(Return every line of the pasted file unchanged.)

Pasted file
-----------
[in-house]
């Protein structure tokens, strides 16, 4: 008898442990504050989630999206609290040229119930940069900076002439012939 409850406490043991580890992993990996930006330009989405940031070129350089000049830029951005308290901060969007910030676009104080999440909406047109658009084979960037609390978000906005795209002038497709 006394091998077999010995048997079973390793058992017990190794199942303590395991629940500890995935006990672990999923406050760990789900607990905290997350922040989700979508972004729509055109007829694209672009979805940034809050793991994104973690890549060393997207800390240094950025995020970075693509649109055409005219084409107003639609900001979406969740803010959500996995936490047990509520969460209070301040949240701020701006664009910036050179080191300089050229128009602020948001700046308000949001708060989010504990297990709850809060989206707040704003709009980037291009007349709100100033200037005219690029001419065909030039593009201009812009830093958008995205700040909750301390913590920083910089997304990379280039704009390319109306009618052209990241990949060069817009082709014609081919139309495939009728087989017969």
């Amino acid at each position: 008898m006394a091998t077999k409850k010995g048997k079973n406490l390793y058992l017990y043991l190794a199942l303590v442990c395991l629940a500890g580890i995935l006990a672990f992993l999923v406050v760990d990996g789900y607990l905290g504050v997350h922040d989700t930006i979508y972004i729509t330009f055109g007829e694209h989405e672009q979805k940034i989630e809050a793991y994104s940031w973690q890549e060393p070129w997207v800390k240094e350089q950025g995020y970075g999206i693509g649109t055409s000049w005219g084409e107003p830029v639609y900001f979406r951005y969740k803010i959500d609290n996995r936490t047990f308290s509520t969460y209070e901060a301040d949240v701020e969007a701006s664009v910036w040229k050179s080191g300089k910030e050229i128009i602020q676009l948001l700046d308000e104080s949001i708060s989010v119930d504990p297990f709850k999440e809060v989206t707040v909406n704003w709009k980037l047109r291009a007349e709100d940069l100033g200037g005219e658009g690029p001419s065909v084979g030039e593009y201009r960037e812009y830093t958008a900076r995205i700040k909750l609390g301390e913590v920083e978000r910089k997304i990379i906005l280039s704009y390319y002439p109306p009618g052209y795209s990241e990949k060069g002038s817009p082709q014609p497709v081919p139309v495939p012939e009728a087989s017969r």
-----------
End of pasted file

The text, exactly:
[in-house]
């Protein structure tokens, strides 16, 4: 008898442990504050989630999206609290040229119930940069900076002439012939 409850406490043991580890992993990996930006330009989405940031070129350089000049830029951005308290901060969007910030676009104080999440909406047109658009084979960037609390978000906005795209002038497709 006394091998077999010995048997079973390793058992017990190794199942303590395991629940500890995935006990672990999923406050760990789900607990905290997350922040989700979508972004729509055109007829694209672009979805940034809050793991994104973690890549060393997207800390240094950025995020970075693509649109055409005219084409107003639609900001979406969740803010959500996995936490047990509520969460209070301040949240701020701006664009910036050179080191300089050229128009602020948001700046308000949001708060989010504990297990709850809060989206707040704003709009980037291009007349709100100033200037005219690029001419065909030039593009201009812009830093958008995205700040909750301390913590920083910089997304990379280039704009390319109306009618052209990241990949060069817009082709014609081919139309495939009728087989017969």
């Amino acid at each position: 008898m006394a091998t077999k409850k010995g048997k079973n406490l390793y058992l017990y043991l190794a199942l303590v442990c395991l629940a500890g580890i995935l006990a672990f992993l999923v406050v760990d990996g789900y607990l905290g504050v997350h922040d989700t930006i979508y972004i729509t330009f055109g007829e694209h989405e672009q979805k940034i989630e809050a793991y994104s940031w973690q890549e060393p070129w997207v800390k240094e350089q950025g995020y970075g999206i693509g649109t055409s000049w005219g084409e107003p830029v639609y900001f979406r951005y969740k803010i959500d609290n996995r936490t047990f308290s509520t969460y209070e901060a301040d949240v701020e969007a701006s664009v910036w040229k050179s080191g300089k910030e050229i128009i602020q676009l948001l700046d308000e104080s949001i708060s989010v119930d504990p297990f709850k999440e809060v989206t707040v909406n704003w709009k980037l047109r291009a007349e709100d940069l100033g200037g005219e658009g690029p001419s065909v084979g030039e593009y201009r960037e812009y830093t958008a900076r995205i700040k909750l609390g301390e913590v920083e978000r910089k997304i990379i906005l280039s704009y390319y002439p109306p009618g052209y795209s990241e990949k060069g002038s817009p082709q014609p497709v081919p139309v495939p012939e009728a087989s017969r």